Balloons are made of latex/mylar or foil and fall to the ground as litter. They are as harmful as cigarette butts and plastic bags. The ones that are pumped with helium travel thousands of miles and their pieces are found in the most remote places, like wildlife refuges, where they pollute the earth. For example, more than a hundred balloons were recently collected at the Edwin Forsythe National Wildlife Refuge in New Jersey at a single cleanup on one beach. Petrels swallow shrivelled up balloons and die. On any beach in the world, you can pick up at least 10-15 balloons every day.

To use helium in balloons should be made a crime punishable by life imprisonment. Helium is a finite gas and should not be wasted on fripperies. Helium is used as a shield gas for non-ferrous welding and for cooling the superconducting magnets in MRI scanners . There is no substitute for it, due to Helium's low boiling point? It is also used in breathing ventilators for infants and the patients. In 1996, Nobel Prize winner Robert Richardson issued a warning that supplies of Helium are being used at an unimaginable rate and could be gone within twenty years. Because of balloons ?

According to the US-based Consumer Product Safety Commission, balloons are linked to more infant fatalities than any other child product, and death by helium inhalation consistently takes lives each year.

Balloon companies say that latex, or rubber balloons, degrade. They give different names to the balloon – Qualatex for instance. This is not true. There are no safe balloons. They degrade in decades and are eaten long before that.  While conservationists all over the world are asking for an end to balloons, the companies in America have predictably got together and have created the Balloon Council to fight any laws that restrict the buying and release of balloons. They are reinventing their selling techniques by calling themselves biodegradable. This nonsense, that they use “Natural” latex so it is biodegradable, does not hold, because the latex has had chemicals, plasticizers and artificial dyes added to it. It may degrade eventually, as even rocks do, but it is certainly not biodegradable. People who live in the desert have found thousands of them, some over 20 years old.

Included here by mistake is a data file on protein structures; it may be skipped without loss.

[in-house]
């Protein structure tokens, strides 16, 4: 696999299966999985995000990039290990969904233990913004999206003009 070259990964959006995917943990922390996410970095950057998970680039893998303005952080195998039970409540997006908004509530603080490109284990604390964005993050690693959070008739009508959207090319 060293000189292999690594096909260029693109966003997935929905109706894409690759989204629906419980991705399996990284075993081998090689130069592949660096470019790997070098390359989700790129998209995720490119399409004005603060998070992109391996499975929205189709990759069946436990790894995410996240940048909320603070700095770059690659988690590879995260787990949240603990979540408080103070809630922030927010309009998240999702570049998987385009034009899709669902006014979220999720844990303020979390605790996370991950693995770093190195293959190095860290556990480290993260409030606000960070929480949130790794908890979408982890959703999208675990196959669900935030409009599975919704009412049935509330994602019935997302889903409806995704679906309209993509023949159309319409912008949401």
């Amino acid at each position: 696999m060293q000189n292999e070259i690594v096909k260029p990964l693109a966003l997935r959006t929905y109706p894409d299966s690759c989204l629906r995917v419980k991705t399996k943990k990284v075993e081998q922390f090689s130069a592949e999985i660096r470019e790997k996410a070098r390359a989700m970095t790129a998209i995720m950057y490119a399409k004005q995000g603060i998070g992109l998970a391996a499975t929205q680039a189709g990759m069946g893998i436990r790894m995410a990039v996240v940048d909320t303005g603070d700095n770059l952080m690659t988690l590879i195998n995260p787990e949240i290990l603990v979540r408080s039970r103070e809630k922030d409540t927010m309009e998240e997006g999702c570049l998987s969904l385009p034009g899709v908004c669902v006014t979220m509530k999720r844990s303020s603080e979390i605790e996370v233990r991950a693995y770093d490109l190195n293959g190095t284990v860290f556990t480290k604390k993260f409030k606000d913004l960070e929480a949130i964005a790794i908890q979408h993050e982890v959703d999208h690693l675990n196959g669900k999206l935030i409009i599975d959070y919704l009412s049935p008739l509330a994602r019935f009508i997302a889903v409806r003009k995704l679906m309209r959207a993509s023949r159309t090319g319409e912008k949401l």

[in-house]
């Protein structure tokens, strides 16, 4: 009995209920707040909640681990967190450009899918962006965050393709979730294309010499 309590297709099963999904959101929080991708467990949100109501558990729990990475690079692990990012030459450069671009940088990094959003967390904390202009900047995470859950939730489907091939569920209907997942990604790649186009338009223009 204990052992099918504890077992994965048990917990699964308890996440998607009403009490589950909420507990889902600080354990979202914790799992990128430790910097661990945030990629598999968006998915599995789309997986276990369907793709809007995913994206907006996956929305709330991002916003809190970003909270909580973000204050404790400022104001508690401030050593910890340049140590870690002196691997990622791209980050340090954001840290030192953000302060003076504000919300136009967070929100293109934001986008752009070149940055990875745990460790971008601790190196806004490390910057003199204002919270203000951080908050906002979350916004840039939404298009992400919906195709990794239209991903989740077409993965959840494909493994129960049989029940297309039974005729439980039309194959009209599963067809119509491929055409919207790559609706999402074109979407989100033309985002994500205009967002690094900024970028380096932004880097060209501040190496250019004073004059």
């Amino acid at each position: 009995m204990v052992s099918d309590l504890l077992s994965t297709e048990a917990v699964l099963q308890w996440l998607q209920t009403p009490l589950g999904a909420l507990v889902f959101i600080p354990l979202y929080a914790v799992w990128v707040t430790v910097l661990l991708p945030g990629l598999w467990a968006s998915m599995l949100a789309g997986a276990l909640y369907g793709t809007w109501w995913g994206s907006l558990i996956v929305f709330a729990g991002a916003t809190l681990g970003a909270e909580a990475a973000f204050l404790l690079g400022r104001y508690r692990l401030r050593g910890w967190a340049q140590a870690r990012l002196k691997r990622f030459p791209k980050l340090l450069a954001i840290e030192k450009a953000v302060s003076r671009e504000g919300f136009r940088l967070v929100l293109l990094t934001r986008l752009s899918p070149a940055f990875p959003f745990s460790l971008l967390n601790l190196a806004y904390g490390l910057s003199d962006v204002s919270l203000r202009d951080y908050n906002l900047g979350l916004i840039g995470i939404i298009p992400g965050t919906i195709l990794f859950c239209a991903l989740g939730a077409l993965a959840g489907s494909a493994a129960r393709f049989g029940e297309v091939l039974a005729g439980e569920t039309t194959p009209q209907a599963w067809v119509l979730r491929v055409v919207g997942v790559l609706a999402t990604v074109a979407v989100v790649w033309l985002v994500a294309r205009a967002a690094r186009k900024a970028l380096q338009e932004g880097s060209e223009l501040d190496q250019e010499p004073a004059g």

The ribbons, or string that is sometimes tied to balloons, whether it is “biodegradable” or “ naturally dyed”, will last years and entangles animals that comes into contact with it. The balloon industry claims that when a balloon pops, it bursts into many little pieces, and that the pieces land far away from each other. How does that matter? Each piece is a time bomb.

People see balloons as an uplifting thing. Going to the skies and the heavens. They don’t reach heaven – but this flying trash makes thousands of animals and birds reach it before their time. Look at the site 'Balloons Blow' so that you can see pictures of the lakhs of creatures killed by balloons.

Birthday parties, weddings, graduations, sport events , political party jamborees – all these are now mass balloon littering events. It is time to make them illegal : they are pointless, useless, and an anachronism that nobody will miss if they were gone. I am surprised that the Environment and Forest Ministry has not moved to stop this industry. But then, they are equally useless at banning fireworks.